Safe Livestock Transport

Learning animal behavior will greatly increase the ease of safe livestock transport.


| April/May 1998



167-010-i3

Knowing the behavior of your cattle will guard the safety of both animal and handler.


PHOTO: JON REIS/PHOTOLINK

An inevitable aspect of raising livestock is the pattern of relocating them from the farm to a market, to a fair, or to another farm and back again. The two critical considerations in safe livestock transport are the safety of the handler/owner and the safety of the animals. Knowledge of animal behavior and of how animals respond to humans will reduce stress and ensure the safety of both handler and animals.

Safe Livestock Transport: Cattle

A brief review of the basics of livestock behavior will help handlers better work with their animals and better understand the impulses behind their actions. Cattle possess a wide panoramic visual field — up to 340° in some breeds — and have the ability to see color.

Cattle display body language, and a working knowledge of these subtle signals is important. Healthy calves and cattle give a luxurious stretch upon rising from a laying down position and then relax to a normal posture. Increased standing or frequent shifting of weight between feet is a sign of discomfort or discontent.

The most reliable clue to a cow's condition is to observe its tail. The tail will hang loosely straight down when the cow is grazing, walking calmly, or relaxed but will be clamped down between the legs when cold, frightened, or sick. When the tail is held away from the body the cow feels threatened or is investigating. A galloping cow will hold her tail straight out from her body; when there is a kink in the tail, she is in a playful mood.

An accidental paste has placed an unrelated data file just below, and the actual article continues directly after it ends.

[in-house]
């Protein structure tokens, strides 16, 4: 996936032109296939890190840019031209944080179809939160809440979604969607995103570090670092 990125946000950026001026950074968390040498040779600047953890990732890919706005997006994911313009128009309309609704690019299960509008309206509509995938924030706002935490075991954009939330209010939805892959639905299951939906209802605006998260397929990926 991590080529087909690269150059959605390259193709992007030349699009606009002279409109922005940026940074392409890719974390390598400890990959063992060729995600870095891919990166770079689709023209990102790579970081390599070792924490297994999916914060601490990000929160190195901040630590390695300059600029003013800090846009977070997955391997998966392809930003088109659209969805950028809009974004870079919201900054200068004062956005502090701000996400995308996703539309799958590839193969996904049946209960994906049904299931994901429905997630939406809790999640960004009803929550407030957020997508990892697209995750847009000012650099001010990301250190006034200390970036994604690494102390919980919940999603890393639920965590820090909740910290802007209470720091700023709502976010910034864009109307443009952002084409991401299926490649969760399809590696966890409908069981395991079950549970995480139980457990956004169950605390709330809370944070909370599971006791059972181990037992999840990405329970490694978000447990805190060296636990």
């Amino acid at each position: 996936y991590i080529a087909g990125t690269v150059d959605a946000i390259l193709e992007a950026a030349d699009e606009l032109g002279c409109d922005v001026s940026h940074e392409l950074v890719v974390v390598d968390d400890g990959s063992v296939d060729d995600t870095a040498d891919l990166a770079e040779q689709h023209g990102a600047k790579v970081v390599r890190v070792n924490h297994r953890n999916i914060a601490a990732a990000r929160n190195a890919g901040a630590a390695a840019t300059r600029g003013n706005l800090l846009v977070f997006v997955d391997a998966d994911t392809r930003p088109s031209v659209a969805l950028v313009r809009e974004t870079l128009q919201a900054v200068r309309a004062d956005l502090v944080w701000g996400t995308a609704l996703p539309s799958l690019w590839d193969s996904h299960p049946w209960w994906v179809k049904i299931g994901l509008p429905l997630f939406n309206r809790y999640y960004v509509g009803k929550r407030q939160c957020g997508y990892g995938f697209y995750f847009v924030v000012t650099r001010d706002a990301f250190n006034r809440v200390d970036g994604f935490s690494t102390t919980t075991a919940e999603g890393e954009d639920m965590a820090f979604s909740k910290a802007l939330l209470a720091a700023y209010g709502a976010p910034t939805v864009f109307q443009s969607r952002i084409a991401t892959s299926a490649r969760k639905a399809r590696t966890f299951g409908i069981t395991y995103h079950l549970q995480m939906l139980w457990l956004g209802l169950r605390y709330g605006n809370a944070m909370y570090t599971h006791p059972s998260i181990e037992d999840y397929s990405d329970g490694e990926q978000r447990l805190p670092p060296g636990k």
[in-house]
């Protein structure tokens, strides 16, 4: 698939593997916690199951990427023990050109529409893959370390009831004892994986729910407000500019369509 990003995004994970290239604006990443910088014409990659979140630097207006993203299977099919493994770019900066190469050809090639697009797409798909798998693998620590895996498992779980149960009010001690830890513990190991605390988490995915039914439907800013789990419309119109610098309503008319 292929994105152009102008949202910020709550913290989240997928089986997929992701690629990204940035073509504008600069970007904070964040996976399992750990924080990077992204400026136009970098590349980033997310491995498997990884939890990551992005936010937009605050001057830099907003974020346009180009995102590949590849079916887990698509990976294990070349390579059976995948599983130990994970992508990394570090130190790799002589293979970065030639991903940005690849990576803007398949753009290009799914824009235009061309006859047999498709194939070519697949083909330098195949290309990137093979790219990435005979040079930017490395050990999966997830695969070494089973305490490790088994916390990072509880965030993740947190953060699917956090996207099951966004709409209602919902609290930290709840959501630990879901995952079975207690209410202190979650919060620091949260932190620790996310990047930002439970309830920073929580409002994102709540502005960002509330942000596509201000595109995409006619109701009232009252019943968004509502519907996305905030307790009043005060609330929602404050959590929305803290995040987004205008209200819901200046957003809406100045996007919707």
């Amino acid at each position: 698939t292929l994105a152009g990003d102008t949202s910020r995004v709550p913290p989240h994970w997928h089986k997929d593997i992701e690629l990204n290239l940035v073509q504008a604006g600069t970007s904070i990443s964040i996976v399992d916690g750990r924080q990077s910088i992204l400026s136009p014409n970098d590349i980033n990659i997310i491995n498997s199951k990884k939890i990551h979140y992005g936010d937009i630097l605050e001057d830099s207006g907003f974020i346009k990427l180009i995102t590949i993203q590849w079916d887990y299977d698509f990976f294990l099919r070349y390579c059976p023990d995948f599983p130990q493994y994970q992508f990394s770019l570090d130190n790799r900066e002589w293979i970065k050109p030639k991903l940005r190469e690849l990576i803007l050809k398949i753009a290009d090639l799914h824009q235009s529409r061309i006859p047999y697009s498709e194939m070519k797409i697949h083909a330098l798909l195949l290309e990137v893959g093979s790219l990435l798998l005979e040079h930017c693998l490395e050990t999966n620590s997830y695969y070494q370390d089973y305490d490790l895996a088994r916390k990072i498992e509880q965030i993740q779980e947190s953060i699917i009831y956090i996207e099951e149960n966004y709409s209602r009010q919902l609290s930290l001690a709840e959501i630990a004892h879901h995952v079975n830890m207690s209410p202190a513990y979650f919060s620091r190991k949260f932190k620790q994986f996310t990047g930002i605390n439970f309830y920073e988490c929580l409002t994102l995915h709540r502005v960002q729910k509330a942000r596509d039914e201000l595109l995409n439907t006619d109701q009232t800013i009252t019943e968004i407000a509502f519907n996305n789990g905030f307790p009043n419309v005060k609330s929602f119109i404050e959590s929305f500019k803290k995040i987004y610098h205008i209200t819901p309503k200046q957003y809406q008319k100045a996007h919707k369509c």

Cattle respect a solid fence and seldom ram or attempt to run through a solid barrier, unless very upset. Excited cattle often run through a fence because they are unable to see it. Place ribbons on the cables or wires to increase visibility. Behaviors that indicate discomfort for cattle include attempting to escape, vocalizing, or kicking.

When moving cattle, and to a lesser extent sheep, it is important to understand the concept of flight zone and point of balance. The flight zone is the animal's personal space. The closeness of a human that animals will tolerate depends on their tameness or wildness. Frequent gentle handling will slowly decrease the flight zone. To determine the flight zone, slowly approach a group of animals. When the handler is outside of the flight zone, the animals will turn and face a handler at a safe distance. When the handler enters the flight zone, the animals will turn away. Penetrate the flight zone too deeply and the animal will bolt, or turn and run past you. The best place to work an animal or group of animals is at the edge of the flight zone.

nancy_45
12/25/2007 2:27:33 PM

May I please ask if you are the wonderful Elizabeth Barnes that once lived in Scripps Ranch in San Diego, CA.?






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